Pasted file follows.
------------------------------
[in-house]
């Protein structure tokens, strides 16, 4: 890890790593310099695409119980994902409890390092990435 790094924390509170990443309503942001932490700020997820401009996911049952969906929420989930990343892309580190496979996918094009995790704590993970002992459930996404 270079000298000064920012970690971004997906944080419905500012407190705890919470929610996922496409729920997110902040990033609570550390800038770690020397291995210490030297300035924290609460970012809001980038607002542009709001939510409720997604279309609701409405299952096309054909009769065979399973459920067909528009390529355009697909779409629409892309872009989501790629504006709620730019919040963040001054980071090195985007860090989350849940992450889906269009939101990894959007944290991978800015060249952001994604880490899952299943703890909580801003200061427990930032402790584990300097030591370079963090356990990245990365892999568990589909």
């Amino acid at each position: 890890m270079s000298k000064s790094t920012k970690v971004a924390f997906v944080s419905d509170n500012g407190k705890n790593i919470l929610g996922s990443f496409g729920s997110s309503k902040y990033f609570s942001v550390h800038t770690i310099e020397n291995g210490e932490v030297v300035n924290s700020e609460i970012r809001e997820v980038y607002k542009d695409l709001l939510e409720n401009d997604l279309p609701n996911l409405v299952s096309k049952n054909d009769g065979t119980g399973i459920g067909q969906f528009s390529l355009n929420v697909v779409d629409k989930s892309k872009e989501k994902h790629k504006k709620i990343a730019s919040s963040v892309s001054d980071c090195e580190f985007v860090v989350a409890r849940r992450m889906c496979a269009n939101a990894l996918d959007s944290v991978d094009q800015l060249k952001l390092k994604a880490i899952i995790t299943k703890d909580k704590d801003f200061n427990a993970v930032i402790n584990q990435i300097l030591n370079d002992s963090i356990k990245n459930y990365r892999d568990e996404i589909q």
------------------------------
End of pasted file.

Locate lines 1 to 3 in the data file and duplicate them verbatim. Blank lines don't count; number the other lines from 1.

[in-house]
């Protein structure tokens, strides 16, 4: 890890790593310099695409119980994902409890390092990435 790094924390509170990443309503942001932490700020997820401009996911049952969906929420989930990343892309580190496979996918094009995790704590993970002992459930996404 270079000298000064920012970690971004997906944080419905500012407190705890919470929610996922496409729920997110902040990033609570550390800038770690020397291995210490030297300035924290609460970012809001980038607002542009709001939510409720997604279309609701409405299952096309054909009769065979399973459920067909528009390529355009697909779409629409892309872009989501790629504006709620730019919040963040001054980071090195985007860090989350849940992450889906269009939101990894959007944290991978800015060249952001994604880490899952299943703890909580801003200061427990930032402790584990300097030591370079963090356990990245990365892999568990589909």
């Amino acid at each position: 890890m270079s000298k000064s790094t920012k970690v971004a924390f997906v944080s419905d509170n500012g407190k705890n790593i919470l929610g996922s990443f496409g729920s997110s309503k902040y990033f609570s942001v550390h800038t770690i310099e020397n291995g210490e932490v030297v300035n924290s700020e609460i970012r809001e997820v980038y607002k542009d695409l709001l939510e409720n401009d997604l279309p609701n996911l409405v299952s096309k049952n054909d009769g065979t119980g399973i459920g067909q969906f528009s390529l355009n929420v697909v779409d629409k989930s892309k872009e989501k994902h790629k504006k709620i990343a730019s919040s963040v892309s001054d980071c090195e580190f985007v860090v989350a409890r849940r992450m889906c496979a269009n939101a990894l996918d959007s944290v991978d094009q800015l060249k952001l390092k994604a880490i899952i995790t299943k703890d909580k704590d801003f200061n427990a993970v930032i402790n584990q990435i300097l030591n370079d002992s963090i356990k990245n459930y990365r892999d568990e996404i589909q």